Sigmund freud theory on homosexuality
Three Essays on the Theory of Sexuality by Sigmund FreudThe standard edition of Freuds seminal theory of the psychology of sexuality
These three essays -- The Sexual Aberrations, Infantile Sexuality, and The Transformations of Puberty -- are among Sigmund Freuds most important works. Here, Freud outlines the core features of libido theory, his grand view of the psychology of sexuality: sexual perversion is a matter of human nature and normal sexual behavior only appears later in life, sexual urges begin in infancy, and these urges turn their attention outward as we mature through puberty.
Freud first wrote Three Essays on the Theory of Sexuality in 1905 and spent the next two decades making major revisions to the text. This edition offers Freuds complete vision of the sexual self, in the definitive James Strachey translation.
The History of Psychiatry and Gay Conversion Therapy
In developing his theory of male sexual preference, Freud asserted that heterosexual as well as homosexual preferences required explanation, that neither could be assumed to be innate. His theory of the oedipal complex, however, held that the heterosexual outcome was the "normal" resolution, while the homosexual outcome represented arrested sexual development. In the normal resolution the boy identifies as a male with the father, gives up the mother as a love object, and later substitutes another woman of his choice for the mother.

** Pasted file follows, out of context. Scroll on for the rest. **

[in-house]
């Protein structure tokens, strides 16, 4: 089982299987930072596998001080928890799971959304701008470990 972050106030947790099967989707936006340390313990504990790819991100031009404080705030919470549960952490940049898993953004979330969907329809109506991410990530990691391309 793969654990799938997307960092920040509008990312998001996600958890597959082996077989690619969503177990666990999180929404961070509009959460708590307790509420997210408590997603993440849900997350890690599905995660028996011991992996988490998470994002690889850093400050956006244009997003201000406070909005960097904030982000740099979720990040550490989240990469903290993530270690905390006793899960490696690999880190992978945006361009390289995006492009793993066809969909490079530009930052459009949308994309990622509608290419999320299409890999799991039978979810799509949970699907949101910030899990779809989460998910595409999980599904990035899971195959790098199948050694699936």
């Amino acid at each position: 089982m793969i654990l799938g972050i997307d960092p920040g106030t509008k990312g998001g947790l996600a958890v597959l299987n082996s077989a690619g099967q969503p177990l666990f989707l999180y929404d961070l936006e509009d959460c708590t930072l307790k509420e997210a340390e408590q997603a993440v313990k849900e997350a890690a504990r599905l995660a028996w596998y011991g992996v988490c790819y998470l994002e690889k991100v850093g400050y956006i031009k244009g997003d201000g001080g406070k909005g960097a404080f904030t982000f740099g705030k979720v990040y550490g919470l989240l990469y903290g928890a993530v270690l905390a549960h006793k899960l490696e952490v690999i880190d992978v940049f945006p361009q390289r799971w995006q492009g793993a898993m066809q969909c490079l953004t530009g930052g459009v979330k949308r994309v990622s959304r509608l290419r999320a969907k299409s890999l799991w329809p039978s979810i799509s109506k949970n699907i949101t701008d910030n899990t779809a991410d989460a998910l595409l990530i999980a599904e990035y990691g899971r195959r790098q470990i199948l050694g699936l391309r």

Sigmund Freud's views on homosexuality
In , Sigmund Freud penned a response to a mother who had asked him for help with her gay son. Despite the broader perceptions of homosexuality at the time, Freud took a different approach, telling the woman it's "nothing to be ashamed of. I am most impressed by the fact that you do not mention this term for yourself in your information about him. May I question you why you avoid it? Many highly respectable individuals of ancient and modern times have been homosexuals, several of the greatest men among them. While the this correspondence sheds light on his personal communications, it has long been known that Freud did not view homosexuality as a pathology.
Sigmund Freud's views on homosexuality have been described as deterministic, whereas he would ascribe biological and psychological factors in explaining the principal causes of homosexuality. Freud believed that humans are born with unfocused sexual libidinal drives , and therefore argued that homosexuality might be a deviation from this. Nevertheless, he also felt that certain deeply rooted forms of homosexuality were difficult or impossible to change. Freud's most important articles on homosexuality were written between , when he published Three Essays on the Theory of Sexuality , and , when he published "Certain Neurotic Mechanisms in Jealousy, Paranoia, and Homosexuality". In his view, this was true anatomically and therefore also mentally and psychologically.